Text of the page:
Permeation enhancers (PEs) have been known to increase the oral absorption of various kinds of macromolecules. One of PEs would be SNAC, which has been adapted to oral semaglutide (Rybelsus). However, some problems are present, where the bioavailability of the formulation is quite lower associated with variable involvement of enzymes, pH and other gastrointestinal (GI) barriers. From recent experiment, SNAC showed the ability of interacting with insulin for tight complex in the condition, in which i) insulin concentration ≥ 40 μg/mL, ii) SNAC/insulin ratio ≥ 20:1, iii) pH ≥ 6.8 from dependent manner [7]. Collectively, these results showed the insight for the interaction of PEs/payloads and for SNAC-based oral insulin drug delivery system (DDS) associated with higher oral bioavailability and beneficial medication guidance.

From various applications of dosage forms, insulin nanoparticles (NPs) associated with higher loading content were observed [8]. The purpose of the work was the evaluation of the impact of the spray drying process and freeze-drying for the insulin-loaded chitosan NPs. As a result, spray drying could bring about the dehydration of insulin NPs with no need for cryoprotectants. These processes have created an advantage for greater loading capacity associated with simple requirements and lower necessary costs in comparison with conventional approaches of freeze drying. When trying to deliver insulin particles via the oral route, the technology of nanoparticles (NPs) can offer significant advances [9]. As regards NP, some aggregation may decrease the bioavailability of insulin-loaded NP [10]. Recently, freeze-drying technology has been the standard method for creating stable NPs associated with preventing unpreferable changes in storage [11].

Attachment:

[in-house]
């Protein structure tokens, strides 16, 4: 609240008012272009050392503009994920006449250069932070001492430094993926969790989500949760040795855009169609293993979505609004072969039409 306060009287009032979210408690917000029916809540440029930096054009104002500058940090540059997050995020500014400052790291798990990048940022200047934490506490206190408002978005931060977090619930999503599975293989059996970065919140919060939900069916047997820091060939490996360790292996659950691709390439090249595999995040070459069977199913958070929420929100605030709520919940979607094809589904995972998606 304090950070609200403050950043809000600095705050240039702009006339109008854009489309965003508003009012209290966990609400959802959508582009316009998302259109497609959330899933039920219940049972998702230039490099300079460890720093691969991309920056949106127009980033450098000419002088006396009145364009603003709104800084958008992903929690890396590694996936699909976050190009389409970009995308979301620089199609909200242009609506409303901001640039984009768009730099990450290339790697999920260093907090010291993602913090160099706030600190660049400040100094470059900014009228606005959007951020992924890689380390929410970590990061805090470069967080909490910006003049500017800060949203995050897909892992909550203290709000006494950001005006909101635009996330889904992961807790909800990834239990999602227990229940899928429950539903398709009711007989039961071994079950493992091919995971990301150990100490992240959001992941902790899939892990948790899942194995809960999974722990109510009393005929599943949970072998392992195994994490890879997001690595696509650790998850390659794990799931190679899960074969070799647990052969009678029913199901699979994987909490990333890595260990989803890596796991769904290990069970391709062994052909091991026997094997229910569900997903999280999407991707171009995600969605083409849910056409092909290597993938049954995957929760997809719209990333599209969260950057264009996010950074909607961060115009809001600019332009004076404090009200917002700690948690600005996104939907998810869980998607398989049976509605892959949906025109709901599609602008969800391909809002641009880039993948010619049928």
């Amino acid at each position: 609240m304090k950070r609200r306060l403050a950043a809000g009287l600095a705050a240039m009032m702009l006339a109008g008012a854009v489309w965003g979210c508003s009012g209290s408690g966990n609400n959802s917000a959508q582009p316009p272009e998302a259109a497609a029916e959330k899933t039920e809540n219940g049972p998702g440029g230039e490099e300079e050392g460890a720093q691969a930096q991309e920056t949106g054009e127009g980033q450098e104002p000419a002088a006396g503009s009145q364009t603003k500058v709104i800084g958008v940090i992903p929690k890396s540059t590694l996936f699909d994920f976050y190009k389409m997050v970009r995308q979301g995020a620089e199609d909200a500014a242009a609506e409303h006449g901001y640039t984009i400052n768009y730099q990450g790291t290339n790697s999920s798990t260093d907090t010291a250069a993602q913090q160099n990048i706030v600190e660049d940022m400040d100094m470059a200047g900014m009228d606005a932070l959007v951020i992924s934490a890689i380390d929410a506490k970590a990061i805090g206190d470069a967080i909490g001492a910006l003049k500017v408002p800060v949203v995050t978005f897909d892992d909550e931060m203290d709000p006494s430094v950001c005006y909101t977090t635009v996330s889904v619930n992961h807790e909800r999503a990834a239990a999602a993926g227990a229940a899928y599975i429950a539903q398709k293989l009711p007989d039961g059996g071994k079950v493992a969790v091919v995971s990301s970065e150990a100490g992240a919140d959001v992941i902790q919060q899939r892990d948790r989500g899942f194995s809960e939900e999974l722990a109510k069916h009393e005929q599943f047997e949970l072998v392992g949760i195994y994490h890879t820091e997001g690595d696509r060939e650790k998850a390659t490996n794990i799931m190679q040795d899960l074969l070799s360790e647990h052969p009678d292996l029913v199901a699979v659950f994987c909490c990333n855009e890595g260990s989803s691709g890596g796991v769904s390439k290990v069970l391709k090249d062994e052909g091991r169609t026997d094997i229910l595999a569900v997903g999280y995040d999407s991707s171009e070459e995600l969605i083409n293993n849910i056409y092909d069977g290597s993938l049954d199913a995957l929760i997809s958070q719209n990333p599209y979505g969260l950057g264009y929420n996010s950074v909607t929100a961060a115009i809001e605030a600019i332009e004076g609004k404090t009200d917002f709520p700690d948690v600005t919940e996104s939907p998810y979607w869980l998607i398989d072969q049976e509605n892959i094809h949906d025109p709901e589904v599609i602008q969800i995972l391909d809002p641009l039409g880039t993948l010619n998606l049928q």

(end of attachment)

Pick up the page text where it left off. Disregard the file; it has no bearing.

For insulin encapsulation, polyelectrolyte nanocomplex (PEC) is one of the promising carriers [12]. However, the dominating obstacles for smooth insulin delivery include enzymatic degradation of insulin and insufficient degree of penetration for mucosa and enterocytes. In these circumstances, PEC embedded microparticles have been fabricated to solve the dilemma mentioned above. PEC coated with sodium dodecyl sulfate (SDS) has been prepared and then spray-dried by the matrix of various ratios of chitosan (CS)/ polyvinyl alcohol (PVA) for making the microparticles. Consequently, microparticles by CS/PVA would become a platform of enhanced oral administration of insulin delivery.